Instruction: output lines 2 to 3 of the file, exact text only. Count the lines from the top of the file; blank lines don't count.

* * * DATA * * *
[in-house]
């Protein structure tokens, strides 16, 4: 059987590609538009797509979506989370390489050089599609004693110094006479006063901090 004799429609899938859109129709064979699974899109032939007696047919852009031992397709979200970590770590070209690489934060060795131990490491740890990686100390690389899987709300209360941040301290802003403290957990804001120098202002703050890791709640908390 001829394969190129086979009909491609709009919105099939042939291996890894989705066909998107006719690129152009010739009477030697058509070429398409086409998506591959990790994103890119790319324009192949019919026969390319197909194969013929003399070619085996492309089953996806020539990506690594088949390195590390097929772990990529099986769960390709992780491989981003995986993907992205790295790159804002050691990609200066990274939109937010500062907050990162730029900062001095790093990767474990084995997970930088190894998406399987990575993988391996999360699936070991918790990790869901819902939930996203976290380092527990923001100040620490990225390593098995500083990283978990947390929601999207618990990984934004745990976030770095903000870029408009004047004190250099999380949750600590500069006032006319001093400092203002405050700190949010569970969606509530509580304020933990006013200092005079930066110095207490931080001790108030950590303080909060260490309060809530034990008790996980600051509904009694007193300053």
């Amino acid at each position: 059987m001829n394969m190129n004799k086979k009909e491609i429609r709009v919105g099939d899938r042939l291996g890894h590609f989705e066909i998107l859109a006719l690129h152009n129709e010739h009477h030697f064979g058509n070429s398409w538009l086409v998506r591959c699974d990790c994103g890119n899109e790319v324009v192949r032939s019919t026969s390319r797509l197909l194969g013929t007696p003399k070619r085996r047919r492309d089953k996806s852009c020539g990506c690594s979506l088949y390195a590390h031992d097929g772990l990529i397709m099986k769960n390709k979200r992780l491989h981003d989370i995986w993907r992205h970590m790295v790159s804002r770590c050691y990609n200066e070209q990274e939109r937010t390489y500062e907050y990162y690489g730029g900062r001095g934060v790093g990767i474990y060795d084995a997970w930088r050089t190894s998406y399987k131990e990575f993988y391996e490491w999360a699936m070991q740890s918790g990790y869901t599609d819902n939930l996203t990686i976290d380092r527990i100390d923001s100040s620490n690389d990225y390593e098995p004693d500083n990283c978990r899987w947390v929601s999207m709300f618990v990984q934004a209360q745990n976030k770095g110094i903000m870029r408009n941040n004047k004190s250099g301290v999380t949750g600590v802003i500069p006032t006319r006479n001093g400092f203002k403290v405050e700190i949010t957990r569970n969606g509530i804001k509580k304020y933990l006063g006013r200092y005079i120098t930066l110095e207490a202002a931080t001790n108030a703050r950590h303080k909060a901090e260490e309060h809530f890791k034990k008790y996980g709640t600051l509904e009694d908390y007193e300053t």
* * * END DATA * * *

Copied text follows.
């Protein structure tokens, strides 16, 4: 059987590609538009797509979506989370390489050089599609004693110094006479006063901090 004799429609899938859109129709064979699974899109032939007696047919852009031992397709979200970590770590070209690489934060060795131990490491740890990686100390690389899987709300209360941040301290802003403290957990804001120098202002703050890791709640908390 001829394969190129086979009909491609709009919105099939042939291996890894989705066909998107006719690129152009010739009477030697058509070429398409086409998506591959990790994103890119790319324009192949019919026969390319197909194969013929003399070619085996492309089953996806020539990506690594088949390195590390097929772990990529099986769960390709992780491989981003995986993907992205790295790159804002050691990609200066990274939109937010500062907050990162730029900062001095790093990767474990084995997970930088190894998406399987990575993988391996999360699936070991918790990790869901819902939930996203976290380092527990923001100040620490990225390593098995500083990283978990947390929601999207618990990984934004745990976030770095903000870029408009004047004190250099999380949750600590500069006032006319001093400092203002405050700190949010569970969606509530509580304020933990006013200092005079930066110095207490931080001790108030950590303080909060260490309060809530034990008790996980600051509904009694007193300053």
């Amino acid at each position: 059987m001829n394969m190129n004799k086979k009909e491609i429609r709009v919105g099939d899938r042939l291996g890894h590609f989705e066909i998107l859109a006719l690129h152009n129709e010739h009477h030697f064979g058509n070429s398409w538009l086409v998506r591959c699974d990790c994103g890119n899109e790319v324009v192949r032939s019919t026969s390319r797509l197909l194969g013929t007696p003399k070619r085996r047919r492309d089953k996806s852009c020539g990506c690594s979506l088949y390195a590390h031992d097929g772990l990529i397709m099986k769960n390709k979200r992780l491989h981003d989370i995986w993907r992205h970590m790295v790159s804002r770590c050691y990609n200066e070209q990274e939109r937010t390489y500062e907050y990162y690489g730029g900062r001095g934060v790093g990767i474990y060795d084995a997970w930088r050089t190894s998406y399987k131990e990575f993988y391996e490491w999360a699936m070991q740890s918790g990790y869901t599609d819902n939930l996203t990686i976290d380092r527990i100390d923001s100040s620490n690389d990225y390593e098995p004693d500083n990283c978990r899987w947390v929601s999207m709300f618990v990984q934004a209360q745990n976030k770095g110094i903000m870029r408009n941040n004047k004190s250099g301290v999380t949750g600590v802003i500069p006032t006319r006479n001093g400092f203002k403290v405050e700190i949010t957990r569970n969606g509530i804001k509580k304020y933990l006063g006013r200092y005079i120098t930066l110095e207490a202002a931080t001790n108030a703050r950590h303080k909060a901090e260490e309060h809530f890791k034990k008790y996980g709640t600051l509904e009694d908390y007193e300053t």